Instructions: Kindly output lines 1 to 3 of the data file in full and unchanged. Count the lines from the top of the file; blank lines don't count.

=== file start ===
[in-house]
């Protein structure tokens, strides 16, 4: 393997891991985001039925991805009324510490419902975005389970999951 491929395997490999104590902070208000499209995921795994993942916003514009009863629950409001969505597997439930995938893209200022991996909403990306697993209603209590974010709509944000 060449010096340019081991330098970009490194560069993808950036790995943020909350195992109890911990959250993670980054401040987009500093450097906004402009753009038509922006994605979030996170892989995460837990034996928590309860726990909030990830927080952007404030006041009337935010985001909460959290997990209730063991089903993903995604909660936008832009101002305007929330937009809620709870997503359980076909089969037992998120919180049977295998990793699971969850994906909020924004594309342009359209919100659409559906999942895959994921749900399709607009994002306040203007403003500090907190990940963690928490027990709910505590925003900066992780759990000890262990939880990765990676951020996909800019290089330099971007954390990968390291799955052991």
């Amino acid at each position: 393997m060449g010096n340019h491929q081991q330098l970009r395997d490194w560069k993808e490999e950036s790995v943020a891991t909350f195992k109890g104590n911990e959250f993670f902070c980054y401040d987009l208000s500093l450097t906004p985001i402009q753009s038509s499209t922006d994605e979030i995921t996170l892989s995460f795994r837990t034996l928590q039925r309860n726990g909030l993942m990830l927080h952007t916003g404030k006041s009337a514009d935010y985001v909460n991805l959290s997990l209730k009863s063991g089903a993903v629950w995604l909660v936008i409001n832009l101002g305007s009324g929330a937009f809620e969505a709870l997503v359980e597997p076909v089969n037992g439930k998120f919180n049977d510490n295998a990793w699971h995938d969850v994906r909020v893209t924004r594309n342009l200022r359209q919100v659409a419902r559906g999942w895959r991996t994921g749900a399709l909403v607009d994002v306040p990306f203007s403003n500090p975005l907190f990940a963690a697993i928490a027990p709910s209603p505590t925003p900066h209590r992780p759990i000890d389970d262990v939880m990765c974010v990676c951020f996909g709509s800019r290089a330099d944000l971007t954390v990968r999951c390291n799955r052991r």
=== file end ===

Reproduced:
[in-house]
């Protein structure tokens, strides 16, 4: 393997891991985001039925991805009324510490419902975005389970999951 491929395997490999104590902070208000499209995921795994993942916003514009009863629950409001969505597997439930995938893209200022991996909403990306697993209603209590974010709509944000 060449010096340019081991330098970009490194560069993808950036790995943020909350195992109890911990959250993670980054401040987009500093450097906004402009753009038509922006994605979030996170892989995460837990034996928590309860726990909030990830927080952007404030006041009337935010985001909460959290997990209730063991089903993903995604909660936008832009101002305007929330937009809620709870997503359980076909089969037992998120919180049977295998990793699971969850994906909020924004594309342009359209919100659409559906999942895959994921749900399709607009994002306040203007403003500090907190990940963690928490027990709910505590925003900066992780759990000890262990939880990765990676951020996909800019290089330099971007954390990968390291799955052991």
């Amino acid at each position: 393997m060449g010096n340019h491929q081991q330098l970009r395997d490194w560069k993808e490999e950036s790995v943020a891991t909350f195992k109890g104590n911990e959250f993670f902070c980054y401040d987009l208000s500093l450097t906004p985001i402009q753009s038509s499209t922006d994605e979030i995921t996170l892989s995460f795994r837990t034996l928590q039925r309860n726990g909030l993942m990830l927080h952007t916003g404030k006041s009337a514009d935010y985001v909460n991805l959290s997990l209730k009863s063991g089903a993903v629950w995604l909660v936008i409001n832009l101002g305007s009324g929330a937009f809620e969505a709870l997503v359980e597997p076909v089969n037992g439930k998120f919180n049977d510490n295998a990793w699971h995938d969850v994906r909020v893209t924004r594309n342009l200022r359209q919100v659409a419902r559906g999942w895959r991996t994921g749900a399709l909403v607009d994002v306040p990306f203007s403003n500090p975005l907190f990940a963690a697993i928490a027990p709910s209603p505590t925003p900066h209590r992780p759990i000890d389970d262990v939880m990765c974010v990676c951020f996909g709509s800019r290089a330099d944000l971007t954390v990968r999951c390291n799955r052991r």